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Peace meals evicted from Pioneer Hall

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The Ashland Parks and Recreation Department has notified local volunteers who serve the community Peace Meal that it can’t use Pioneer Hall starting May 1, according to meal coordinator Vanessa Houk.

Houk said she received an email from the city Tuesday that said Pioneer Hall is needed for activities that normally happen in the Ashland Community Center, which was closed this week due to severe structural problems discovered after a light fixture fell on a woman during a dance class and injured her. The woman filed a claim against the city.

Houk and her husband, Jason, work for Southern Oregon Jobs with Justice, a nonprofit organization that facilitates five community meals a week.

Ashland Parks and Recreation Director Michael Black said parks does not charge Jobs With Justice to use Pioneer Hall on Fridays, but he said the space is needed for renters who normally use the community center. He said he met with Jobs With Justice volunteers about a month ago and warned them that this might happen.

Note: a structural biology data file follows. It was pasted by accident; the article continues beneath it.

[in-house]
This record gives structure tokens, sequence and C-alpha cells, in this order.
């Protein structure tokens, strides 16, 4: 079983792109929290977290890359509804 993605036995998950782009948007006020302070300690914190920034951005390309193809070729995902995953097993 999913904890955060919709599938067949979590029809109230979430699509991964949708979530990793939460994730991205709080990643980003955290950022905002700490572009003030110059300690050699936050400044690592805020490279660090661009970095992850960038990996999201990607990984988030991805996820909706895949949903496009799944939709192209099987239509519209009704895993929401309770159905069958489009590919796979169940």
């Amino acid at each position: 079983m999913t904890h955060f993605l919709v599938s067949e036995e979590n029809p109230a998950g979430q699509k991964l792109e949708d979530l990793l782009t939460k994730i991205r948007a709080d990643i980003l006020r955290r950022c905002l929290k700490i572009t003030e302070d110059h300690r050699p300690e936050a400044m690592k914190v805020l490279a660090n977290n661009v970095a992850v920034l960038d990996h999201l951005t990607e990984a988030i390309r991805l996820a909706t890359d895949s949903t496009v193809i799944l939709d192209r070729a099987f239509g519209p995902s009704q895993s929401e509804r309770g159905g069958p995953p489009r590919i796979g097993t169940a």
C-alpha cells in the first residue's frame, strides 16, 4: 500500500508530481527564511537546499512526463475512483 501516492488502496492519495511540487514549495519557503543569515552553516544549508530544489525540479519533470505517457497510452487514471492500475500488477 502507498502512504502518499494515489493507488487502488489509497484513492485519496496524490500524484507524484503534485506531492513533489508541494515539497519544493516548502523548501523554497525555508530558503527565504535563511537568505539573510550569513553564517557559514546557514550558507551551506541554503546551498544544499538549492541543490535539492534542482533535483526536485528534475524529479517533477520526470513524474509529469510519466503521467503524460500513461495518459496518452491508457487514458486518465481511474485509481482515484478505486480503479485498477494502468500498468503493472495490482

“I don’t want to make this about money, but it’s supply and demand,” Black said. “Right now, the supply is really low, and the demand is really high.”

He said the Parks Department has offered to work with the volunteers to find parks with picnic shelters to facilitate the Peace Meals.

The Peace Meals are the only food many homeless and low-income individuals get each day, Houk said.

“What I see when people walk into Pioneer Hall is that they have a huge backpack and maybe a tent strapped to their back, they take a few steps inside the door, drop their pack and their whole body is instantly visibly relaxed,” Houk said. “For some people in the community, this is the closest thing to a home they have.”

Jobs With Justice and Ashland parks have an agreement that allows the Peace Meals to take place in Pioneer Hall for just a few hours every Friday through the end of the year, as they have for the last three years, Houk said.